Black Raspberries contain an extremely dark pigment which allows them to be used as a colorant and gives black raspberries one of the highest antioxidant ratings in common fruits and berries. Rich in ellagic acid, anthocyanins and antioxidants, black raspberries have been called the “king of berries” for their superior health benefits.
Studies at Ohio State University have found significant decreases in colon tumors in rats and esophageal tumors in mice fed a diet with black raspberries. In vitro studies have shown that extracts of raspberries and blackberries may slow the growth of breast cervical, colon and esophageal cancers. Human clinical trials are underway to assess the effects of black raspberries on colon and esophageal cancers in humans.
-Has an extremely high overall level of phenolic compounds compared to other berries.
-Phenolic compounds such as ellagic acid, gallic acid and rutin contribute to the health benefits of black raspberries.
-Contains high levels of anthocyanins, which give them their rich, dark color. Anthocyanins work as antioxidants that help fight free radical damage in the body. The anthocyanin level of black raspberries is 214-589 mg/100g.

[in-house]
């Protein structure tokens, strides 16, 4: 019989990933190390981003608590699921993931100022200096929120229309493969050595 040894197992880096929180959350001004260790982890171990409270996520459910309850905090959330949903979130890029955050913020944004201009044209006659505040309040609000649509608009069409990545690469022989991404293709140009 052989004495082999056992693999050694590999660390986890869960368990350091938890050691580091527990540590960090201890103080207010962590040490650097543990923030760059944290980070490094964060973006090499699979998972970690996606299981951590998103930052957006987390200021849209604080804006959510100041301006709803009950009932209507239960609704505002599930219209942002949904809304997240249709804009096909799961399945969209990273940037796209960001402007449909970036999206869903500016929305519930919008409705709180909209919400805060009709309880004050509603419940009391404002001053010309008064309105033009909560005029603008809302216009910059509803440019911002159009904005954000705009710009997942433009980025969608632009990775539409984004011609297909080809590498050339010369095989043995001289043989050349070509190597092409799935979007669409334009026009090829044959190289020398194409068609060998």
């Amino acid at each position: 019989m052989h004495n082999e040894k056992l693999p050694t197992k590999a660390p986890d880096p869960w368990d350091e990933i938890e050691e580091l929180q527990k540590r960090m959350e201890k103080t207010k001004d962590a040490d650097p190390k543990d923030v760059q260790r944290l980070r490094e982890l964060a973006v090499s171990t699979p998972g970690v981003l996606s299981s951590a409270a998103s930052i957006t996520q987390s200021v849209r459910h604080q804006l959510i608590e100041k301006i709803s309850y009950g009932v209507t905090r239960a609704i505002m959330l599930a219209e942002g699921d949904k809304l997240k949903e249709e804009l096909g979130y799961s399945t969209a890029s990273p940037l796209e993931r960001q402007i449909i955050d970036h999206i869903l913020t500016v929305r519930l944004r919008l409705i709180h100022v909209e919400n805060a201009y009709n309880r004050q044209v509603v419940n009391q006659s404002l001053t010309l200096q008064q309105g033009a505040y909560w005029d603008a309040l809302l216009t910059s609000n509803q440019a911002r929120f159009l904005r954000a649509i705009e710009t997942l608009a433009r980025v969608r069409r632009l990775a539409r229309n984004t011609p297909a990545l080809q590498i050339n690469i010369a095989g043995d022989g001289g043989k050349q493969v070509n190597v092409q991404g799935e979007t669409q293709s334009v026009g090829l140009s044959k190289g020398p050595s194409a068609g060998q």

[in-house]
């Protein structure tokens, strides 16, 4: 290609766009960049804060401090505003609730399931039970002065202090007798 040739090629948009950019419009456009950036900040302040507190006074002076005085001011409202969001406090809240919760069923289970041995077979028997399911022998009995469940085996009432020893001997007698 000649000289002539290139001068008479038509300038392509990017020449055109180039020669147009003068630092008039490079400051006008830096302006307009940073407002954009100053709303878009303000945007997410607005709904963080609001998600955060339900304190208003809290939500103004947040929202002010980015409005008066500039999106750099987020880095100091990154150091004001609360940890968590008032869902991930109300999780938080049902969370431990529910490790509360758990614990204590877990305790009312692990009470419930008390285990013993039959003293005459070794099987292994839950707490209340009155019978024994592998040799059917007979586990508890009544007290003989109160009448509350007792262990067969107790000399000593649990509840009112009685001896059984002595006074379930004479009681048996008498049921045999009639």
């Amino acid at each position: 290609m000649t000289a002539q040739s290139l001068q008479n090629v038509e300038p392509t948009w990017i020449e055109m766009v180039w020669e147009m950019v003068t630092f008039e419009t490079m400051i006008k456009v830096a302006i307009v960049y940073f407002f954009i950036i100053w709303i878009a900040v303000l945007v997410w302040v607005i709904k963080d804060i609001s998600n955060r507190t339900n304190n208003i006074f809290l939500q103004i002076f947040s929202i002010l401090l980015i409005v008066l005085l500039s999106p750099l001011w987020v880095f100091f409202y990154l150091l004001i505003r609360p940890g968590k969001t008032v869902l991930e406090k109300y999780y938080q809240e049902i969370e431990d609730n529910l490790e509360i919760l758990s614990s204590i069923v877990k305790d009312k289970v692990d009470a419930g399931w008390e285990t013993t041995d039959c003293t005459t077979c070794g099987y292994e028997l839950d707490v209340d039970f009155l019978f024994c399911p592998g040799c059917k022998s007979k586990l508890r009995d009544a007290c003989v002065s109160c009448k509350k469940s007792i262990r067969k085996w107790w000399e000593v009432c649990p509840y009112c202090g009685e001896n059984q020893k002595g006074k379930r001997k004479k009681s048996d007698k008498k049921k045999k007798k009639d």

-Antioxidant levels of food is sometimes measured as ORAC (Oxygen Radical Absorption Capacity). The ORAC level of black raspberries is 77 µmoles /TE/g, about three times higher than blueberries, a very powerful antioxidant.
-Black raspberries are rich in ellagic acid. Ellagic acid is a phenolic compound known to be a potent anticarcinogen, anti-viral and anti-bacterial. The ellagic acid level of black raspberries is 5.37 mg/g of dry weight.
-University studies are underway to determine black raspberries' ability to slow the growth of certain cancers. In vitro studies show that extracts of raspberries and blackberries may slow or reverse the growth of breast, cervical, colon, oral and esophageal cancers.
-Studies at Ohio State University showed a 60–80 % reduction in colon tumors in rats fed a diet with black raspberries added.
-Studies at Ohio State University showed an 80% reduction in esophageal cancers in mice fed a 5-10% diet of black raspberries.
-Scientists from Ohio State University are now conducting human clinical trials into the effects of black raspberries on colon and esophageal cancer in humans.
-Black raspberries continue to generate a high level of interest from research scientists due to their potent antioxidant and anti-cancer properties.
Source: Oregon Raspberry & Blackberry Commission.